Monday, May 15, 2017

Rev. Kay's Sabbatical

Rev. Kay has been our Rector for seven years now, and (as provided in our original Letter of Agreement with her) she will be taking a three month sabbatical from May 15 to August 15. She certainly deserves it.

A Spiritual Growth Team, headed by Senior Warden Mike McKinley, has been making plans for these three months. We will have four different priests coming on Sundays to preach and celebrate Holy Eucharist, and we will have Morning Prayer with sermons by our own Lay Preachers.

Three special Saturday programs, focusing on Prayer and the Hymnal, Ignatian Prayer, and Drama will provide high points for the parish this summer.

While Rev. Kay is gone, Sister Nadine will be the Pastoral Associate, so any special needs should be addressed to her.

Thursday, April 20, 2017

New Floor in the Parish Hall

By Sunday, the new floor will be installed in the Parish Hall. It's quite a change. Instead of tan tile, falling apart and leaving gaps, we will have a nice dark brown floor that looks like polished wood. It was about time for a change. As far as we can determine, the original tile was installed in the 1970s and had a predicted service life of about 10-15 years.

Money for this came from the "Planting for Tomorrow" Capital Campaign and from a special donor. The Capital Campaign has enough left over now that we can ponder some other improvements.

Wednesday, November 23, 2016

Laura Hart Hospitalization

Laura Hart remains in Riverside hospital. However, her health is improving and she has been moved out of ICU into a "step down" room. Her room is Orange Area 8001.

Sunday, November 13, 2016

Where the Money Comes From

Money for St. Matthew’s comes from several different sources, and generally the Vestry must spend money for projects for which it was designated. Here is a breakdown:

Designated Contributions

The people who donate this money specify what it must be used for, so it cannot be used for general expenses such as heat and electricity, and these donations are not part of fulfilling your pledge.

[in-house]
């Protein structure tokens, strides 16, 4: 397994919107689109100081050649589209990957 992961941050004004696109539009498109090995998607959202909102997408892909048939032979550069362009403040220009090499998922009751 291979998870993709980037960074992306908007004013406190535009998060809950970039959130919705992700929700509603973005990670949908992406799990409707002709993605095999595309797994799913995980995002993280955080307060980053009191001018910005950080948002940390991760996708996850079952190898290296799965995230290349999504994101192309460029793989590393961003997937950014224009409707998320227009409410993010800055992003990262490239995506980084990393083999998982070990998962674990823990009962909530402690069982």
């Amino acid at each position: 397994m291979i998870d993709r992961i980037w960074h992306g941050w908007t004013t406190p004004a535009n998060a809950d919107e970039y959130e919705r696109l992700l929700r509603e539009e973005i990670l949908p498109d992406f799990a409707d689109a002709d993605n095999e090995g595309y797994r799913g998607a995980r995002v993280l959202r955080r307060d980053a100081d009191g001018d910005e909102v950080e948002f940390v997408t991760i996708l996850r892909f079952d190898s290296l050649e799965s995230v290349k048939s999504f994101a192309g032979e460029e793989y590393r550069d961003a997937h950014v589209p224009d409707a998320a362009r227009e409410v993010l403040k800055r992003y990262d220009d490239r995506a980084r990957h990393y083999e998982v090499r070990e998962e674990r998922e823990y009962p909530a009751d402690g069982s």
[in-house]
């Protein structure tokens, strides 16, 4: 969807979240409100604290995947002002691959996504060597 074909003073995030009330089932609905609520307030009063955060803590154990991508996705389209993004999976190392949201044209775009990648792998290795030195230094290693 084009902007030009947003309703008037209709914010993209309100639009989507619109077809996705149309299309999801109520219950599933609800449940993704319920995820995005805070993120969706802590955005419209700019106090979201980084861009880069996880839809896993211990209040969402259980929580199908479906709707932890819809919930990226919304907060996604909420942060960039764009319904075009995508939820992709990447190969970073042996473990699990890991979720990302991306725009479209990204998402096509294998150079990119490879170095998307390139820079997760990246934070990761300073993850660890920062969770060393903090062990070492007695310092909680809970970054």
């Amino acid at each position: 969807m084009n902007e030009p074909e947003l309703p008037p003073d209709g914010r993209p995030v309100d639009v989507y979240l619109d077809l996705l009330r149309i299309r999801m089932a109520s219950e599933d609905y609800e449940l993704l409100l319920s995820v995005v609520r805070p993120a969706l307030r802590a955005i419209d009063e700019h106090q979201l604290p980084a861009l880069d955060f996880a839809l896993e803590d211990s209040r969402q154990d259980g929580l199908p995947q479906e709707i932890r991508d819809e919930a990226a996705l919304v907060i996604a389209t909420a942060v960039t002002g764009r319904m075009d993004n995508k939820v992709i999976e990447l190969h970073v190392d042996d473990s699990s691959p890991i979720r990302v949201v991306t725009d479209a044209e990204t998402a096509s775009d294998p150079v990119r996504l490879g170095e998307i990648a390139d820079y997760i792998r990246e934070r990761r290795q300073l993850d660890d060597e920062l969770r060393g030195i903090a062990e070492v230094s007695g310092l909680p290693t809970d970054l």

• Memorial Fund. This is money given in memory of a loved one, and often the donor specifies exactly what the money can be used for. In many cases, the money goes to purchase some long-lasting memorial such as stained glass windows or oil candles for the altar.
  • Flower Fund, etc. We have two or three other minor funds. Again, money designated for these funds cannot be used for ordinary expenses and does not get counted as part of your pledge.

Capital Campaign Money

These are the funds you are sending to the Diocese for the Planting for Tomorrow fund. Recent uses of this money have included the new roof and the upgraded electrical system. We cannot use this money for paying general bills, and we depend on your continuing support and your fulfillment of your promise. (Our next major project is probably the floor in the Parish Hall.)

Diocese Outreach Grants

This money comes to us from the Diocese in response to grant applications, and is used for very specific purposes. Because they are outreach grants, they must in some way reach out to the community. Many of our outside music groups are funded by these grants, and the idea is that we will advertise the music to the community and invite nonmembers to attend.

Rector’s Discretionary Fund

The loose offering on the last Sunday of the month goes to this fund, which is used to help needy parishioners with extraordinary bills. One example might be a prescription after surgery.

Private Pocket

Some parish needs, for example the coffee for coffee hour, are simply paid by parishioners directly. This money never goes through the ordinary church budgeting process.

General Operating Budget

This money comes from the offering plate. It includes your pledge money plus loose offering from the first three Sundays of the month and $350 monthly rent from the Montessori school. This money goes to pay the daily expenses of running a church: Rector’s stipend, gas, electricity, organist, postage, insurance, and so forth.

Saturday, October 8, 2016

Wakeman Campground Dedicated

Last Saturday, about 300 of us gathered from around the Diocese for the dedication of the Wakeman campground. It was a beautiful day, and the program was about what you would expect: speeches by leaders, tours of the grounds, games for the kids, and a grand picnic lunch.

Much of the financing for the project came in through the Planting for Tomorrow capital campaign fund. (This was the fund that we used to put on a new roof, paint the building, and buy a new stove. We kept 70% of the money we raised, and 30% of the money went to the Wakeman campground.) As a Diocese, we raised more than our target amount, so we will be able to do this project right, and do it more quickly than we expected.

The property itself is pretty much unchanged from the last time I was there two years ago. It is still a beautiful spot, bounded on three sides by the Vermilion River (quite a contrast with Cedar Hills, which is bounded on one side by an Interstate highway and on the other by a gas station). Most of the work to date is invisible: architectural and engineering studies, codes and permits, demolition of old buildings, and roughing in roads and parking lots. The local people and the town government seem very happy to have us there, so the various permits have been quite easy to obtain.